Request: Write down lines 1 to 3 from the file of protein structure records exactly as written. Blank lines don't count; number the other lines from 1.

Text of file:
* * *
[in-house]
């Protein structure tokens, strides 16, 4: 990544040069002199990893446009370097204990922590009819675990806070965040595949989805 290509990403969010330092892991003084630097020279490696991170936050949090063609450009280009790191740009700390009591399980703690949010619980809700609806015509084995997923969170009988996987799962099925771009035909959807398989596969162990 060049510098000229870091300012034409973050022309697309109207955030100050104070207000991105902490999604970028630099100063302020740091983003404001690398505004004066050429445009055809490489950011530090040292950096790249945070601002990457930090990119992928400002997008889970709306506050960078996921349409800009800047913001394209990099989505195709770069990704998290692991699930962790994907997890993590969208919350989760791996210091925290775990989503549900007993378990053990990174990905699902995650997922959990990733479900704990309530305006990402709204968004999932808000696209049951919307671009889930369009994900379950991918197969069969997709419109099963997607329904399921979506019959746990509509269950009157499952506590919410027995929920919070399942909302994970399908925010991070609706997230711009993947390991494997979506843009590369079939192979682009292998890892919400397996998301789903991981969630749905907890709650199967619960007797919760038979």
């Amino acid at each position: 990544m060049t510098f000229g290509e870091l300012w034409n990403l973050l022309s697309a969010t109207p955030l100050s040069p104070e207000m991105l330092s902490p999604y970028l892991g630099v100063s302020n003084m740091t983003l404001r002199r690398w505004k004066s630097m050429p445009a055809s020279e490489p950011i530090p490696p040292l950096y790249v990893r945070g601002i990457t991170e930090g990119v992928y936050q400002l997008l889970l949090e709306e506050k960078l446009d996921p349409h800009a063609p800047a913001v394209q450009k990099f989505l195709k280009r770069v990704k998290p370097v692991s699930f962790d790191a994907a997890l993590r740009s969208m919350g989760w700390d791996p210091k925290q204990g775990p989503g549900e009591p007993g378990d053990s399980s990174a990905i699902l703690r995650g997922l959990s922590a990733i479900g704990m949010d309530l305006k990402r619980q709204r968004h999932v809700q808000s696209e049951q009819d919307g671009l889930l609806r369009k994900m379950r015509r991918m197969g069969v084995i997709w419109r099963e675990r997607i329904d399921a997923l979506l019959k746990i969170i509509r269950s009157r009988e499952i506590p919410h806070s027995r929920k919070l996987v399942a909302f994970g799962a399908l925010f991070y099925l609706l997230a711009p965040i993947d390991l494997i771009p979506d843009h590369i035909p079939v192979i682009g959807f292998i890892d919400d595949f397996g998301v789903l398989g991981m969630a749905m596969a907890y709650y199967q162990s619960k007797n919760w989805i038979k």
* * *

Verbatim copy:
[in-house]
């Protein structure tokens, strides 16, 4: 990544040069002199990893446009370097204990922590009819675990806070965040595949989805 290509990403969010330092892991003084630097020279490696991170936050949090063609450009280009790191740009700390009591399980703690949010619980809700609806015509084995997923969170009988996987799962099925771009035909959807398989596969162990 060049510098000229870091300012034409973050022309697309109207955030100050104070207000991105902490999604970028630099100063302020740091983003404001690398505004004066050429445009055809490489950011530090040292950096790249945070601002990457930090990119992928400002997008889970709306506050960078996921349409800009800047913001394209990099989505195709770069990704998290692991699930962790994907997890993590969208919350989760791996210091925290775990989503549900007993378990053990990174990905699902995650997922959990990733479900704990309530305006990402709204968004999932808000696209049951919307671009889930369009994900379950991918197969069969997709419109099963997607329904399921979506019959746990509509269950009157499952506590919410027995929920919070399942909302994970399908925010991070609706997230711009993947390991494997979506843009590369079939192979682009292998890892919400397996998301789903991981969630749905907890709650199967619960007797919760038979």
């Amino acid at each position: 990544m060049t510098f000229g290509e870091l300012w034409n990403l973050l022309s697309a969010t109207p955030l100050s040069p104070e207000m991105l330092s902490p999604y970028l892991g630099v100063s302020n003084m740091t983003l404001r002199r690398w505004k004066s630097m050429p445009a055809s020279e490489p950011i530090p490696p040292l950096y790249v990893r945070g601002i990457t991170e930090g990119v992928y936050q400002l997008l889970l949090e709306e506050k960078l446009d996921p349409h800009a063609p800047a913001v394209q450009k990099f989505l195709k280009r770069v990704k998290p370097v692991s699930f962790d790191a994907a997890l993590r740009s969208m919350g989760w700390d791996p210091k925290q204990g775990p989503g549900e009591p007993g378990d053990s399980s990174a990905i699902l703690r995650g997922l959990s922590a990733i479900g704990m949010d309530l305006k990402r619980q709204r968004h999932v809700q808000s696209e049951q009819d919307g671009l889930l609806r369009k994900m379950r015509r991918m197969g069969v084995i997709w419109r099963e675990r997607i329904d399921a997923l979506l019959k746990i969170i509509r269950s009157r009988e499952i506590p919410h806070s027995r929920k919070l996987v399942a909302f994970g799962a399908l925010f991070y099925l609706l997230a711009p965040i993947d390991l494997i771009p979506d843009h590369i035909p079939v192979i682009g959807f292998i890892d919400d595949f397996g998301v789903l398989g991981m969630a749905m596969a907890y709650y199967q162990s619960k007797n919760w989805i038979k």